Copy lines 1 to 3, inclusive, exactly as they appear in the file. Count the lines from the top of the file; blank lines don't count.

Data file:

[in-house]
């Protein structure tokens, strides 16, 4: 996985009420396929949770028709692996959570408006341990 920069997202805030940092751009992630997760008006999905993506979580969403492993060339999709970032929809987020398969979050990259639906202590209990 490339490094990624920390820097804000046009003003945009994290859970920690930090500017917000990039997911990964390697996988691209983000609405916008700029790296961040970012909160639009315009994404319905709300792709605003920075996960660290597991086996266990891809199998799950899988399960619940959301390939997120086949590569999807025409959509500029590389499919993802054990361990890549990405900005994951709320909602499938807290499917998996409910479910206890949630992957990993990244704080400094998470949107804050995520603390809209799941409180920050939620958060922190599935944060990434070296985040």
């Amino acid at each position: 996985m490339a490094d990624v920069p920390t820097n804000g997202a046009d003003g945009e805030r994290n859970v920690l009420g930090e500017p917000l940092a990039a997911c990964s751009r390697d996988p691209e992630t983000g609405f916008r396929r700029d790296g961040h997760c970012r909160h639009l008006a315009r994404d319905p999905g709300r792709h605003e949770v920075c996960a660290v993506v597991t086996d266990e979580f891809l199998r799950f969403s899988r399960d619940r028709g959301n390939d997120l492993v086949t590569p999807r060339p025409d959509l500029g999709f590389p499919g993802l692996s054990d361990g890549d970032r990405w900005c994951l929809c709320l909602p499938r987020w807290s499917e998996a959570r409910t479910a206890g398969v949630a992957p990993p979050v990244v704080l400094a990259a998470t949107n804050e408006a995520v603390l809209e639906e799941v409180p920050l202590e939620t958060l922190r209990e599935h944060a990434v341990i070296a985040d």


[in-house]
């Protein structure tokens, strides 16, 4: 996985009420396929949770028709692996959570408006341990 920069997202805030940092751009992630997760008006999905993506979580969403492993060339999709970032929809987020398969979050990259639906202590209990 490339490094990624920390820097804000046009003003945009994290859970920690930090500017917000990039997911990964390697996988691209983000609405916008700029790296961040970012909160639009315009994404319905709300792709605003920075996960660290597991086996266990891809199998799950899988399960619940959301390939997120086949590569999807025409959509500029590389499919993802054990361990890549990405900005994951709320909602499938807290499917998996409910479910206890949630992957990993990244704080400094998470949107804050995520603390809209799941409180920050939620958060922190599935944060990434070296985040």
């Amino acid at each position: 996985m490339a490094d990624v920069p920390t820097n804000g997202a046009d003003g945009e805030r994290n859970v920690l009420g930090e500017p917000l940092a990039a997911c990964s751009r390697d996988p691209e992630t983000g609405f916008r396929r700029d790296g961040h997760c970012r909160h639009l008006a315009r994404d319905p999905g709300r792709h605003e949770v920075c996960a660290v993506v597991t086996d266990e979580f891809l199998r799950f969403s899988r399960d619940r028709g959301n390939d997120l492993v086949t590569p999807r060339p025409d959509l500029g999709f590389p499919g993802l692996s054990d361990g890549d970032r990405w900005c994951l929809c709320l909602p499938r987020w807290s499917e998996a959570r409910t479910a206890g398969v949630a992957p990993p979050v990244v704080l400094a990259a998470t949107n804050e408006a995520v603390l809209e639906e799941v409180p920050l202590e939620t958060l922190r209990e599935h944060a990434v341990i070296a985040d």